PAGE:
So you see, Brian’s family member *thought* he was getting a really “great deal” on the DJ, but instead, got a big disappointment!  Brian ends the video with a subtle, yet powerful reminder that we’d like to pass along as well – that VALUE is FAR more important than price when considering DJ entertainment for your big day.

We’d love to talk to you about this video and the missed opportunities, and how our proactive approach to event planning and coordination will help your event run smoothly and avoid the types of mistakes and missed opportunities that Brian witnessed at this wedding.  This wedding doesn’t have to be YOUR wedding!

Looking for wedding djs in Sacramento?  Give us a call at 916.223.4508, or contact us via our website.

 

Brian S. Redd is a very remarkable DJ, and is a very prominent and well known industry professional who is known very widely by those in the industry for his Vlogs on DJ’ing in general, DJ equipment and product reviews and more.  His YouTube channel can be found here:  http://www.youtube.com/user/briansredd

Effective Use of Transitions

Using musical transitions is key to a successfully flowing event, and we understand the roll of dynamics and mood in transitioning from one part of your event to others.  Your guests should never be jolted into dancing without a build-up of tempo, and they should never be ground to a halt without a winding-down period to ease the transition.  This is of course unless you’re doing this intentionally at the end of a dance set or the end of the night to leave your crowd wanting more and ending on a high note – which in and of itself is a great option!

Wedding Reception Transitions:

Since wedding receptions are most often chock-full of different special events requiring changes in tempo and mood, and even breaks in music altogether, the understanding of how to make these transitions smoothly becomes crucial.  Your guests should feel like they are along for the ride at your celebration – not like they are being pulled along or forced to stop abruptly throughout the night.

The following is a sample time line using this approach, our “Dance Theory” if you will, and is an example of how to design an event flow that uses music thoughtfully to transition between certain parts of your reception.  There are no rules of course, and we will always work with you to construct the event that is right for you and your guests, so the below is only a general guideline meant to give an insight into our careful use of musical transitions throughout your event.

First Dance. For the sake of our example, we’ll start the timeline here.

Transitional/Build – Build into upbeat, open dancing slowly or quickly. You decide what feels right for you and your guests.  We have different ideas about how to draw your guests to the dance floor to kick off dancing.  And no…  they don’t include cheesy “snowball” games or putting anyone on the spot.  :)  Ask us!

First Open Dance Segment – Keep to slightly older, more accessible, and familiar mid-tempo music to encourage dancing by older folks and those who might tend to leave earlier, and/or may not dance to newer or faster music.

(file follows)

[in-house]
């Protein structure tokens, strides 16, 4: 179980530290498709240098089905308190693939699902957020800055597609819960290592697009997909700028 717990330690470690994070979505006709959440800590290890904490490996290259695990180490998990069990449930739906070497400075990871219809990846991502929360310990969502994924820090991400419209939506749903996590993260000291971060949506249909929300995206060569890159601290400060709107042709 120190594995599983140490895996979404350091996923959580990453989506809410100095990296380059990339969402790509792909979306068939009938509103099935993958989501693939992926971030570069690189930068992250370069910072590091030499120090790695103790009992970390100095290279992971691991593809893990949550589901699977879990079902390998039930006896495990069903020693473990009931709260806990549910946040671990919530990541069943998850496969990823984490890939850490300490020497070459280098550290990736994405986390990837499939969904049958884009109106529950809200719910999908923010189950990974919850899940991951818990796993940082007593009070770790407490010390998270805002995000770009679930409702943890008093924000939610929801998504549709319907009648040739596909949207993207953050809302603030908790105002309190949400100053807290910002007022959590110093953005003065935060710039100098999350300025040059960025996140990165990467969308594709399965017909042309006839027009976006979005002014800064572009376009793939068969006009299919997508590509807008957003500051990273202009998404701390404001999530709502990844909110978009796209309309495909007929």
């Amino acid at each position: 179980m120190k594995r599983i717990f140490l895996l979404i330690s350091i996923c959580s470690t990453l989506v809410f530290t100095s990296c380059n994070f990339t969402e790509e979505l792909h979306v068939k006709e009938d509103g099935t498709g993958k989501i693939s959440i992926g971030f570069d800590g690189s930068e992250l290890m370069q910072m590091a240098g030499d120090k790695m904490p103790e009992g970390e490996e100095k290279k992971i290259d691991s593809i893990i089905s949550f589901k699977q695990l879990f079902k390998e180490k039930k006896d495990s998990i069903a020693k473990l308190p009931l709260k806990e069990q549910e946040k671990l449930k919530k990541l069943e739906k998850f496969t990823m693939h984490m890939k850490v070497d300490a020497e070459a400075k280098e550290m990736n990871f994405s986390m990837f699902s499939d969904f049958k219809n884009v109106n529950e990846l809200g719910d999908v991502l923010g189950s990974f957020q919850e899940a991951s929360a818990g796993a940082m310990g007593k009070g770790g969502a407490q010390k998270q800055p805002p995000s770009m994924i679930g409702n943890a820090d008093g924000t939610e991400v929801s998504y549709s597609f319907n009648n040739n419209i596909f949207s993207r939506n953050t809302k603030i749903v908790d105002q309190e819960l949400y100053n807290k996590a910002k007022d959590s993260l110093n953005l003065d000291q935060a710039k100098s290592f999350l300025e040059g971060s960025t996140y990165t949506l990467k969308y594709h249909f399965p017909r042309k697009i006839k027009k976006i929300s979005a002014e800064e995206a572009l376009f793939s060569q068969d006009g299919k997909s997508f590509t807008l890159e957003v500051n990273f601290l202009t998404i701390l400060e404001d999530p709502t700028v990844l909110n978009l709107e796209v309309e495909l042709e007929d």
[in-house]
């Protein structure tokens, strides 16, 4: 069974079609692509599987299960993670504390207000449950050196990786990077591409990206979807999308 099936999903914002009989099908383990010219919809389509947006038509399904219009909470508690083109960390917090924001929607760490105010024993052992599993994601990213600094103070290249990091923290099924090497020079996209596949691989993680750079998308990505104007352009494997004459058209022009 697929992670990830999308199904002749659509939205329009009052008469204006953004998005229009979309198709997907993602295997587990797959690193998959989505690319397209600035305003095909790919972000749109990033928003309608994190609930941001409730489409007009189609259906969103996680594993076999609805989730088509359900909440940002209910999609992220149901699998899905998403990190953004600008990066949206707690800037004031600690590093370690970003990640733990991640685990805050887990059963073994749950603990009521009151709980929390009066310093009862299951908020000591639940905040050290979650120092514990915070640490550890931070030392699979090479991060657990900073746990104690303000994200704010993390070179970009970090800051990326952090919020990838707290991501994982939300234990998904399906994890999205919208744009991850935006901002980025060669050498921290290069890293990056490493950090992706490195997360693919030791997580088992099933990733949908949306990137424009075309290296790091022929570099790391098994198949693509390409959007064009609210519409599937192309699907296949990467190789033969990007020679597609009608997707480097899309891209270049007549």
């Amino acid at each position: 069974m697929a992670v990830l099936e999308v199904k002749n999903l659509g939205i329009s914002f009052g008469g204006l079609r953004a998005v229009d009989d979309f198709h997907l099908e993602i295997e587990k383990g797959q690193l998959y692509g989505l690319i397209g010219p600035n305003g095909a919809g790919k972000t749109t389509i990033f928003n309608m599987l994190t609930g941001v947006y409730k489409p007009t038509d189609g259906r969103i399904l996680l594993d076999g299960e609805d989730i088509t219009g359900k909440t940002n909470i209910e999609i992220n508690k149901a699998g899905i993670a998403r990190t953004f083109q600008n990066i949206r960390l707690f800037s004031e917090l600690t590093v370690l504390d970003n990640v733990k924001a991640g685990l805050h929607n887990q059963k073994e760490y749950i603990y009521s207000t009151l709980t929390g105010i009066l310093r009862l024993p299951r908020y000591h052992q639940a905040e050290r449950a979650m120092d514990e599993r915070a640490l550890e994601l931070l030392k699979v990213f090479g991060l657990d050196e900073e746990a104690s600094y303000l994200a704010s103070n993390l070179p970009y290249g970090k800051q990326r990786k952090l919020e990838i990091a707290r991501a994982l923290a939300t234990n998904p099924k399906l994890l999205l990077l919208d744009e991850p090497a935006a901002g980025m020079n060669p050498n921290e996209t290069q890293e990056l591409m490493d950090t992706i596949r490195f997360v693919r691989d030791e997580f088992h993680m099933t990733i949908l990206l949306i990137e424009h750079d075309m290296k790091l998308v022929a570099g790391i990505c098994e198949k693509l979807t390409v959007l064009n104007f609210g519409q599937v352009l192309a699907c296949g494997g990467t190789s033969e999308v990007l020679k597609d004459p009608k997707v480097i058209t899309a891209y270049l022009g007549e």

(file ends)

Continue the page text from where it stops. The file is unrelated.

Wind-Down – There are times, for example, when getting ready to stop music for cake cutting, etc. that you want to wind down your upbeat, open dancing.  This will provide a nice slow transition, and will eventually (by design) clear guests off the floor.  Use parent dances, anniversary dances, money/dollar dances, etc. for this effect.  For money/dollar-dances, stick to slower songs, so there is not an abrupt STOP when moving to cake cutting, and also because all your guests want to share this time with you, and not all folks (think older) will necessarily be comfortable with high-paced fast dance selections and may not come up to dance with you to faster songs.

Cake-Cutting

Tosses – Use tosses, traditionally high-energy and emotionally charged events, involving several people on the dance-floor, to segue back into open dancing.

Second Open Dance Segment – PARTAY!  This second dance set is when you would start to pump it up with the newer songs, more dance/club/top-40 music for younger generations, current radio music and the hard-rock party fav’s (AC/DC, etc.)  At this point, all that “wedding stuff” is over and its time to let go and really just spend the night dancing and hanging out with your family and friends.

Wind-Down… or Climax… YOU Decide! – Use Last Dance and Last Song of the Night (if applicable/different) to slow back down in preparation for the end of the event.  As an alternative to the wind-down, you could choose to end your celebration on a high-note with real high-energy selections right up to the end to leave everyone wanting more.  The time your guests are having when your reception ends or when they leave will likely play a large role in their lasting impressions of your celebration, so leaving them pumping and asking for more can be a good thing too!

Most Importantly:

In the end, just remember: there ARE NO RULES! There is only what works best for you, your guests, and your event!  Our expertise is geared towards helping you achieve and strike that perfect balance!

Our Dance Theory

People often ask us “How do you encourage people to dance, or try to get them dancing?”

This is a question you should always ask any service you are considering hiring for music for your event.

Our answer is simple: With music!

Our presentation style is essentially low-key when it comes to “mic-time.” We prefer to let the music do the talking, and we get everyone on the floor and dancing by playing the right music for your crowd.

How do we know what “the right music” is?  We determine this in two ways:

During our pre-event planning, we go to great lengths to find out about not only your preferences, but those of your guests as well. By providing you with “Must-Play,” “Play-if-Possible,” and “No-Play” lists, we gather all kinds of particular songs, and general guidelines about what kinds of things will be best for you AND your guests. That, and we give you a sortable and easy-to-read database of our entire music library to select songs from.

Encouraging Requests from the crowd. Subtly throughout your event, we solicit requests from your guests.  We let your guests know that this celebration is about them and what THEY want to hear – NOT about what we want to play!  Getting everyone involved in the action and giving everyone something to dance to is the best way to ensure people have the best possible experience.

We never resort to cheesy or embarrassing (for us or you!) gimmicks or routines to get people involved in dancing. You could say our approach could be summed up as “Play it, and they will come!”